How Michigan’s Failures in Detroit, Flint Could Inform Urban Policy Nationwide

The pandemic has presented the nation with a unique opportunity to re-imagine American cities and the chance to prioritize essential services.

City of Detroit skyline and Hart Plaza.

Dodge Fountain at Hart Plaza in downtown Detroit.

The ongoing coronavirus pandemic has upended countless American cities and unearthed longstanding inequities in the country’s urban environment.

This seismic shift, instigated by the nation’s public health crisis, has opened up the possibility for change and innovation in America’s urban policy.

Listen: Michigan’s pitfalls can be America’s lessons in rebuilding cities. 


Anna Clark, a Detroit-based freelance journalist, recently wrote a piece for Crain’s Detroit Business, outlining why Michigan is uniquely qualified to inform a new national urban agenda. “Every community has been really hard hit by the way the pandemic has affected city financial health… protests revealing longstanding inequities… if there’s ever been a time for [a new] agenda, this really seems to be the moment,” says Clark.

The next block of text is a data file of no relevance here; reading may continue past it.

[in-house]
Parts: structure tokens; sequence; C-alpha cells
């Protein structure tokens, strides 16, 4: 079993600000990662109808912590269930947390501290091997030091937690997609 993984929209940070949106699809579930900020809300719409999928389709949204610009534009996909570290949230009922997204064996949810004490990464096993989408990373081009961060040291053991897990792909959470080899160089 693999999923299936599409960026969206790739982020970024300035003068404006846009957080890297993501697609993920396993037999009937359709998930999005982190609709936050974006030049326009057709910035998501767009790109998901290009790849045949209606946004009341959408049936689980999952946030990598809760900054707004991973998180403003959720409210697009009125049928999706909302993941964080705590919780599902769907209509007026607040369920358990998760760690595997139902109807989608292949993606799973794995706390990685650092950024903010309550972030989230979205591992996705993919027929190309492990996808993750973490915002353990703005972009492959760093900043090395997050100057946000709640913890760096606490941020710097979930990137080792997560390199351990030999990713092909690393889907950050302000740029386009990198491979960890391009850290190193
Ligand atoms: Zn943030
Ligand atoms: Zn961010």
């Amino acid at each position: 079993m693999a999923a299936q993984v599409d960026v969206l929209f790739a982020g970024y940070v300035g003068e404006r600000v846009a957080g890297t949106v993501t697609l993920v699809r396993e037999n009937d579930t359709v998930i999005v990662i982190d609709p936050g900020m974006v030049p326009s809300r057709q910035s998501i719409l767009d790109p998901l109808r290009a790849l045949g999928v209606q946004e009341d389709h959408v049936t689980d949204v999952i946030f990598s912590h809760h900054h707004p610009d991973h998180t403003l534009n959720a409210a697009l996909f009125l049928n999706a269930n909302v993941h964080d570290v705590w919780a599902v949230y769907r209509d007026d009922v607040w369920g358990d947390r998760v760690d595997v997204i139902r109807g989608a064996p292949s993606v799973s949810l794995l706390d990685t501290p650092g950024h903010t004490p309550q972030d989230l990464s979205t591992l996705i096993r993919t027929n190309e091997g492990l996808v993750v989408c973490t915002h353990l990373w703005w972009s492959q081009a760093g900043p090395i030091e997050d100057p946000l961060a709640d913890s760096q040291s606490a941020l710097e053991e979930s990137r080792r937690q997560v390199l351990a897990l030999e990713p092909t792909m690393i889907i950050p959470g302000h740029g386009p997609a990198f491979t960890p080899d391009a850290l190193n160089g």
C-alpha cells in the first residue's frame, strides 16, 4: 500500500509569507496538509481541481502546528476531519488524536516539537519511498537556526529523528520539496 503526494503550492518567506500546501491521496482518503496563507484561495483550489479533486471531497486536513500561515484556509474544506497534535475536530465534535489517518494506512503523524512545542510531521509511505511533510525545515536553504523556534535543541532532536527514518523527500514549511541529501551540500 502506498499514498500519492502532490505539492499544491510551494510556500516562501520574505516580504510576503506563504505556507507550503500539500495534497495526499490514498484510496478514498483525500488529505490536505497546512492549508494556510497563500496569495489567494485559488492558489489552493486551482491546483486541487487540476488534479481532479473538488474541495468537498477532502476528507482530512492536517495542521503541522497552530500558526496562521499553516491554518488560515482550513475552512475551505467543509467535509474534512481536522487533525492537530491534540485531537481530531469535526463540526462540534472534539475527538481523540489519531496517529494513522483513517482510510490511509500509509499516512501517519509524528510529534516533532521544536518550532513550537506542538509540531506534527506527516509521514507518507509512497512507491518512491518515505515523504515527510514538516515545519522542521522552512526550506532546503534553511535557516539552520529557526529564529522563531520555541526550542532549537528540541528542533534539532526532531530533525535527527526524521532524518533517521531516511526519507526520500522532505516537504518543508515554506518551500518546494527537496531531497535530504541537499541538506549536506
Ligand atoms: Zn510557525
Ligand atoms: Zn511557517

From Detroit’s bankruptcy to Flint’s water crisis, Clark says Michigan’s tough past can serve as the nation’s lesson on how to rebuild cities. “[Michigan] has a lot to bring to a national urban agenda that is life-affirming that puts people’s essential needs right at the very center, one example might be investing in getting rid of lead pipes,” says Clark. She adds that an integrated response between state and federal officials is key to enacting inclusive urban policy.

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    Clare Brennan works with the production team on “Detroit Today with Stephen Henderson” and helped produce Season Three of the podcast series “Created Equal.”